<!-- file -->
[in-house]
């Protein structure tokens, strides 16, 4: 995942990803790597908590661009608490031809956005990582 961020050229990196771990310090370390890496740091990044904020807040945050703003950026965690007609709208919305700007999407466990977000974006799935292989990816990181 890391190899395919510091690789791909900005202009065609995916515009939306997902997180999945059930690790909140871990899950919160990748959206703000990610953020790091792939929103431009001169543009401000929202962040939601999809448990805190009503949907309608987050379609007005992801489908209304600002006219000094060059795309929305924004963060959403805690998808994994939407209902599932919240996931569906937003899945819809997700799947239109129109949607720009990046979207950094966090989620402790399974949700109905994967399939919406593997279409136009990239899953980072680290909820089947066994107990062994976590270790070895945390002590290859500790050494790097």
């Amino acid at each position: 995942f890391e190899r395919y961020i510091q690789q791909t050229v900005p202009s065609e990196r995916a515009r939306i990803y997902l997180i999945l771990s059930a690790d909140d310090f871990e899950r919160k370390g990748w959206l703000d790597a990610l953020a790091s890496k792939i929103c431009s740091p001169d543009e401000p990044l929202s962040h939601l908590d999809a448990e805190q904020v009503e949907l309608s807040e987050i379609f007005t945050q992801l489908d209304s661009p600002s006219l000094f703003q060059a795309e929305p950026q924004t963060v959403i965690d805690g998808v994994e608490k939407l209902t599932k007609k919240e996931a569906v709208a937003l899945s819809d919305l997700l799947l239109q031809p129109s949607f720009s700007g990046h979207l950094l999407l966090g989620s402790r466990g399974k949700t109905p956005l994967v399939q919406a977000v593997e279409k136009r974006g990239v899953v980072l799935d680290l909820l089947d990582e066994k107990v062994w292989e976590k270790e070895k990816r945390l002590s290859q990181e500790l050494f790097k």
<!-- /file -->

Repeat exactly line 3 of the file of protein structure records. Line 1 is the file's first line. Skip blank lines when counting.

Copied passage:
């Amino acid at each position: 995942f890391e190899r395919y961020i510091q690789q791909t050229v900005p202009s065609e990196r995916a515009r939306i990803y997902l997180i999945l771990s059930a690790d909140d310090f871990e899950r919160k370390g990748w959206l703000d790597a990610l953020a790091s890496k792939i929103c431009s740091p001169d543009e401000p990044l929202s962040h939601l908590d999809a448990e805190q904020v009503e949907l309608s807040e987050i379609f007005t945050q992801l489908d209304s661009p600002s006219l000094f703003q060059a795309e929305p950026q924004t963060v959403i965690d805690g998808v994994e608490k939407l209902t599932k007609k919240e996931a569906v709208a937003l899945s819809d919305l997700l799947l239109q031809p129109s949607f720009s700007g990046h979207l950094l999407l966090g989620s402790r466990g399974k949700t109905p956005l994967v399939q919406a977000v593997e279409k136009r974006g990239v899953v980072l799935d680290l909820l089947d990582e066994k107990v062994w292989e976590k270790e070895k990816r945390l002590s290859q990181e500790l050494f790097k």